(CN) - The latest owners of land contaminated with coolants, oil, and other toxic waste must amend their $25 lawsuit against various predecessors, a federal judge ruled.
Sternco Dominion Real Estate Corp. and the Hartz Mountain Group owned the Harrison, N.J., property in question from 1970 to 1999.
When they ceasing their manufacturing and other industrial operations around 1993, the companies followed a directive from the New Jersey Department of Environmental Protection to remediate, and they sought contribution from prior owners.
Before Harrison Redevelopment Agency acquired the title in 2011 through an order of condemnation, the property was owned for 12 years by FER Boulevard Realty and its principal, Erez Shternlicht.
In the process of redeveloping the property with its tenant, Heller Urban Renewal, Harrison allegedly learned that Sternco and Hartz never completed the cleanup, as required by New Jersey's Industrial Site Recovery Act, and that response costs will total $25 million.
Harrison and Heller ultimately sued Sternco, Hartz, FER and Shternlicht, alleging that the property is polluted with oil, polychlorinated biphenyls - which were once widely used to cool transformers and electric motors - and other hazardous waste.
The federal complaint asserts violations of the Comprehensive Environmental Response, Compensation and Liability Act (CERCLA), two New Jersey statutes, and common law.
U.S. District Judge Stanley Chesler dismissed the entire complaint last week.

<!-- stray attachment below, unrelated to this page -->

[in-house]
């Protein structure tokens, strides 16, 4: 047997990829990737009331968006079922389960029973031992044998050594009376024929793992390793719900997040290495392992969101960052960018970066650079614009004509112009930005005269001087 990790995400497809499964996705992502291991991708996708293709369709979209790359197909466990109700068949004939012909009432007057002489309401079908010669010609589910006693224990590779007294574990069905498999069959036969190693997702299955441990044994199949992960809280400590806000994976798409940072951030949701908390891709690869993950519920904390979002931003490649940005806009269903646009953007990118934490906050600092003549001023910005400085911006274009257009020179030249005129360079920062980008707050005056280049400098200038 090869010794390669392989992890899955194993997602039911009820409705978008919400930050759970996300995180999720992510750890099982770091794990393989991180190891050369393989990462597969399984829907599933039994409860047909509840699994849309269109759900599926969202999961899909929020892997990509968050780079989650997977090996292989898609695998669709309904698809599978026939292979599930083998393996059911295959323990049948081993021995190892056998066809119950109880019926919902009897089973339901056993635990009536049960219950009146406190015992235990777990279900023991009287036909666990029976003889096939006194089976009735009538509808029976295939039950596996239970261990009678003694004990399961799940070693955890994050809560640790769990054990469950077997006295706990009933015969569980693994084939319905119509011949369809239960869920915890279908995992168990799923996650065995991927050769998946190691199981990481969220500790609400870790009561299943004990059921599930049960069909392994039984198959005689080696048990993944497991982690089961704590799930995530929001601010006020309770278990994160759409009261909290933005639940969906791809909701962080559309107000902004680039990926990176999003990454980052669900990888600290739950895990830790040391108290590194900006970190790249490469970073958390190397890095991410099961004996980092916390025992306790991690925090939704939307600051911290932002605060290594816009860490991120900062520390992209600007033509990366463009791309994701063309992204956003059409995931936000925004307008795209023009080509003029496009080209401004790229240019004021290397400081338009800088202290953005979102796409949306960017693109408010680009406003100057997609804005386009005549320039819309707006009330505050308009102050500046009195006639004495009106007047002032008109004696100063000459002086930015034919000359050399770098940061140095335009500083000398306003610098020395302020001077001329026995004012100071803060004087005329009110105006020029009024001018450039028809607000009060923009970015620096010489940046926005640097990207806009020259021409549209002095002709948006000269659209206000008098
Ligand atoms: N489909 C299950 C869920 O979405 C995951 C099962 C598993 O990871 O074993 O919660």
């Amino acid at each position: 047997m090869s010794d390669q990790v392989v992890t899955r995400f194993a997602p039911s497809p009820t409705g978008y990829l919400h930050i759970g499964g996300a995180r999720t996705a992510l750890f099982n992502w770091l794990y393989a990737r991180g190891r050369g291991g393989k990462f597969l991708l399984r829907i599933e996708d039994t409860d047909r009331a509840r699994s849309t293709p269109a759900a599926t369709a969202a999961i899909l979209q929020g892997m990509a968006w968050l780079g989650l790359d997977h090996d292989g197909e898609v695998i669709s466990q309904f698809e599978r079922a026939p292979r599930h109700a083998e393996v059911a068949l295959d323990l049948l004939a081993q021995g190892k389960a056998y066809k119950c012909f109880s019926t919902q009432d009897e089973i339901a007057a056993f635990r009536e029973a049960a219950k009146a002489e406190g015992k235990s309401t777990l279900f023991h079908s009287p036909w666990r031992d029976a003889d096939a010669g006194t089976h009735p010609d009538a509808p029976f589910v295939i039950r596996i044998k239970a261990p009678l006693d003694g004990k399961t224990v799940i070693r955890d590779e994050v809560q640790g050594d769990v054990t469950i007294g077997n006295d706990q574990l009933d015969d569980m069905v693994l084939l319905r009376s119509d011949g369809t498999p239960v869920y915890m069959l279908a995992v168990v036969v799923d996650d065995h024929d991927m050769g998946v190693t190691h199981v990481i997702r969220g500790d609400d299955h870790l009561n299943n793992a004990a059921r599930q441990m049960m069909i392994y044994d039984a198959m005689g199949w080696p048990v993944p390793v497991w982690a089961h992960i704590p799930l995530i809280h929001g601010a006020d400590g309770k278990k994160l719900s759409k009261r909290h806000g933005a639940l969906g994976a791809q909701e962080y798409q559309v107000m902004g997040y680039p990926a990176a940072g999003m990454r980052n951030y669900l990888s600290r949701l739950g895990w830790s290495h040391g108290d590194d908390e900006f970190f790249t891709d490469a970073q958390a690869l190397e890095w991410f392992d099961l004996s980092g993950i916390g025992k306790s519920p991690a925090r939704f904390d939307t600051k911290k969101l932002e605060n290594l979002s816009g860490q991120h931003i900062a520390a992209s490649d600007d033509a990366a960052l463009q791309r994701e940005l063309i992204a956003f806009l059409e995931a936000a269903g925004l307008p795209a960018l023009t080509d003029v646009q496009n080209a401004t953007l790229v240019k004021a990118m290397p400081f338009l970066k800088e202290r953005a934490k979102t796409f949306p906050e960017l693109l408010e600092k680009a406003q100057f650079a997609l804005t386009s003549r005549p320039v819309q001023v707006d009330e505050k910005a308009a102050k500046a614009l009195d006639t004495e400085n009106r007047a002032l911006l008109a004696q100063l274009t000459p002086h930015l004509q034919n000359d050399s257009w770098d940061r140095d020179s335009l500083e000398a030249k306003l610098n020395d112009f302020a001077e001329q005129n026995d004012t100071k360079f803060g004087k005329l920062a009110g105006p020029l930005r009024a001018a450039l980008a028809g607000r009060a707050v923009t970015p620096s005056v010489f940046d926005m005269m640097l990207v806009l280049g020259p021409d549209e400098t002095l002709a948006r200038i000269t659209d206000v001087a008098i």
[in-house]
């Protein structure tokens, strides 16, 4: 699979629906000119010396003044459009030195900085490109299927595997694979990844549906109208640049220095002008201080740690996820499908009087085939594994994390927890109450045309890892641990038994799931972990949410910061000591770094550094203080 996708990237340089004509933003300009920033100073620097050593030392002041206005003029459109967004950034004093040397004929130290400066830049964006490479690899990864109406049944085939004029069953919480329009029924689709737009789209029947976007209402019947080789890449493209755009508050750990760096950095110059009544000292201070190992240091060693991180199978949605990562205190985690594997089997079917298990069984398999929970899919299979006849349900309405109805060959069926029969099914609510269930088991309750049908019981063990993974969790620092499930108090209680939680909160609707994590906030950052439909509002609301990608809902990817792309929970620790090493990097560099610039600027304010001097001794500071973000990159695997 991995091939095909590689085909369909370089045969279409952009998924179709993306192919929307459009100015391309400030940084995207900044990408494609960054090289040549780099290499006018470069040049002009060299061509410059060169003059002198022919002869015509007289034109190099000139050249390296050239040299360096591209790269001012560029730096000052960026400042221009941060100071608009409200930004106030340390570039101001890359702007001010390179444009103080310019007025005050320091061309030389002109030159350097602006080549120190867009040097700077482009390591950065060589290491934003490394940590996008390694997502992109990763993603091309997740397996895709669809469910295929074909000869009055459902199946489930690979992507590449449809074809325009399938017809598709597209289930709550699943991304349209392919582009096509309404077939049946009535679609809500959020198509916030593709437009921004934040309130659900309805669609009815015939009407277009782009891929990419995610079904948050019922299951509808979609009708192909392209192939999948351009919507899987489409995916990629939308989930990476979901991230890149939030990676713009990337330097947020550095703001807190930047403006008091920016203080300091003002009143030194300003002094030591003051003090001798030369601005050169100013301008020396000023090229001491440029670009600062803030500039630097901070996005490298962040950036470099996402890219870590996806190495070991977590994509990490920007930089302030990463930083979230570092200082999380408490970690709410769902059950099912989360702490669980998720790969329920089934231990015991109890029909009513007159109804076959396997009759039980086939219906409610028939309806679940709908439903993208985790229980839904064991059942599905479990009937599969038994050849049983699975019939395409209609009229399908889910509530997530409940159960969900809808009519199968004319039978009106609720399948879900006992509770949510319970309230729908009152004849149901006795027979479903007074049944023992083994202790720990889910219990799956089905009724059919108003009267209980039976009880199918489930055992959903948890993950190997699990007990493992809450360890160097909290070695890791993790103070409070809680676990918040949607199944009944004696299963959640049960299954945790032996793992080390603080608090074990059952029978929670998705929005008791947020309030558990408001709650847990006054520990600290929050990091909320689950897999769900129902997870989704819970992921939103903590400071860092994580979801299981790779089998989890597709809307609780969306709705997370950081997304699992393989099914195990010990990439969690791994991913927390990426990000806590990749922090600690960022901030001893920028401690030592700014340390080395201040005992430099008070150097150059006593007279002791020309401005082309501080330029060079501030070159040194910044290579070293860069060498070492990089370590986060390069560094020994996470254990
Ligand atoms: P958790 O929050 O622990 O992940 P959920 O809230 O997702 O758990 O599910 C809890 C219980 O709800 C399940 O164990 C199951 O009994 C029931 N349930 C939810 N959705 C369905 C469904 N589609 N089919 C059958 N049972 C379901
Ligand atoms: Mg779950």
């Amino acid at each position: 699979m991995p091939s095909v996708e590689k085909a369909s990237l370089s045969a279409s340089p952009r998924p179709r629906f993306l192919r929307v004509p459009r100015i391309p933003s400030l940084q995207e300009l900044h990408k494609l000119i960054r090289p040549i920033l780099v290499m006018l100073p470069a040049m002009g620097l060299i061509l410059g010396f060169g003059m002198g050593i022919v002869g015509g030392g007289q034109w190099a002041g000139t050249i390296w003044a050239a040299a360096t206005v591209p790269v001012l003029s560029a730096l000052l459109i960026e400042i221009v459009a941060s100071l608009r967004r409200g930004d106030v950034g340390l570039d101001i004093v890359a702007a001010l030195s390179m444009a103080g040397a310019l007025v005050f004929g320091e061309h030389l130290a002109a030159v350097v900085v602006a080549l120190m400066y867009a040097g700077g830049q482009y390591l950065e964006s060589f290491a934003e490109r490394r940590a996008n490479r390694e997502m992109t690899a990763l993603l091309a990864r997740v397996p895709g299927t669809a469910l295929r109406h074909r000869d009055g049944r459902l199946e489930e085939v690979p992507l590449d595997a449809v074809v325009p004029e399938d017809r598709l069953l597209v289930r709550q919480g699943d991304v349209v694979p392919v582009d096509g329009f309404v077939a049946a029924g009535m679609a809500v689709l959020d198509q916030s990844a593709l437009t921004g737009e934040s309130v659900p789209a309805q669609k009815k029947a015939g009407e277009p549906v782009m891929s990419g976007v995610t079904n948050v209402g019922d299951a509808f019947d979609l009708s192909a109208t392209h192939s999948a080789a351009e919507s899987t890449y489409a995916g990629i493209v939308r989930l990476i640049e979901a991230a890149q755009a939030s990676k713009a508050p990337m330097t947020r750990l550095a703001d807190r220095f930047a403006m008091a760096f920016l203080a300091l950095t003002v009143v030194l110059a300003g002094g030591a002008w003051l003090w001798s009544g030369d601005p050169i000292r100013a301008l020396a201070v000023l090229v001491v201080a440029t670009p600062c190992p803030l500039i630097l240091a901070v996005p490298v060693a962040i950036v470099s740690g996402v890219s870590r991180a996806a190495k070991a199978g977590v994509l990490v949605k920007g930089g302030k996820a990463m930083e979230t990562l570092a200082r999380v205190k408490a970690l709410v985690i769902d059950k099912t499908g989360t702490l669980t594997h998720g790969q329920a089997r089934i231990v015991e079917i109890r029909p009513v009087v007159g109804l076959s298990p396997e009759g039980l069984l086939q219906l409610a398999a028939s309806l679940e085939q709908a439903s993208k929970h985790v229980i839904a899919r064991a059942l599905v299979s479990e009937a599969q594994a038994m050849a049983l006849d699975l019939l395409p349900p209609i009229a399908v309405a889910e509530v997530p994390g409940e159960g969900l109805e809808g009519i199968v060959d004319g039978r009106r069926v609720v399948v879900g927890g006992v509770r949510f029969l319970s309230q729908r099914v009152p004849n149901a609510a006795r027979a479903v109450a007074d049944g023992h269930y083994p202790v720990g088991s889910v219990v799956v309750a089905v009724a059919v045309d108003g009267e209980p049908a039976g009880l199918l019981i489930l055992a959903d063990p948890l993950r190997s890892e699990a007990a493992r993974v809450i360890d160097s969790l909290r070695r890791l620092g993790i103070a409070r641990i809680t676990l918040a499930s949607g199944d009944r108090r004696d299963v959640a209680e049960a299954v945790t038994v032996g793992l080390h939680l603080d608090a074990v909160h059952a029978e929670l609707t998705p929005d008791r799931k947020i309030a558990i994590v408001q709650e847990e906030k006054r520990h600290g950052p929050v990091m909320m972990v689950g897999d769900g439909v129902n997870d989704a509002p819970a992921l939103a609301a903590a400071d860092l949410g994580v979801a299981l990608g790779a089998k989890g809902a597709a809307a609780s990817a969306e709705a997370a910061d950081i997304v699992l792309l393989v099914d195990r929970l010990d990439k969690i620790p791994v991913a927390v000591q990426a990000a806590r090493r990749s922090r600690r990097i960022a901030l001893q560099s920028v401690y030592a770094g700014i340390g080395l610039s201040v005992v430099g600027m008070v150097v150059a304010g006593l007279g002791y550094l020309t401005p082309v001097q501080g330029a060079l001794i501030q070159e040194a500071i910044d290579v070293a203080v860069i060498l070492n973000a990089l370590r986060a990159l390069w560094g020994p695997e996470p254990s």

"Despite Heller's interpretation of the unresolved [Industrial Site Recovery Act] ISRA cleanup obligations, it provides no authority supporting its view that the [Department of Environmental Protection] DEP action has proven insufficient," the unpublished opinion states. "Heller has pleaded no facts concerning government inaction or failed action. As discussed above, New Jersey law holds that these are essential prerequisites to the cause of action provided by the [New Jersey Environmental Rights Act] ERA."
Chesler dismissed the trespass claim with prejudice but authorized the plaintiffs to amend their claims under CERCLA and the Spill Act, as well as claims for strict liability and negligence.
"The problem with the allegations is that they do not set forth facts which, if taken to be true, plausibly state that an instance of hazardous waste disposal occurred during the ownership period of either the Hartz defendants or the FER defendants," Chesler wrote.
Chesler also refused to declare that Heller is not responsible for the cleanup or indemnification, finding that the company "has provided no indication that CERCLA provides for such remedies."
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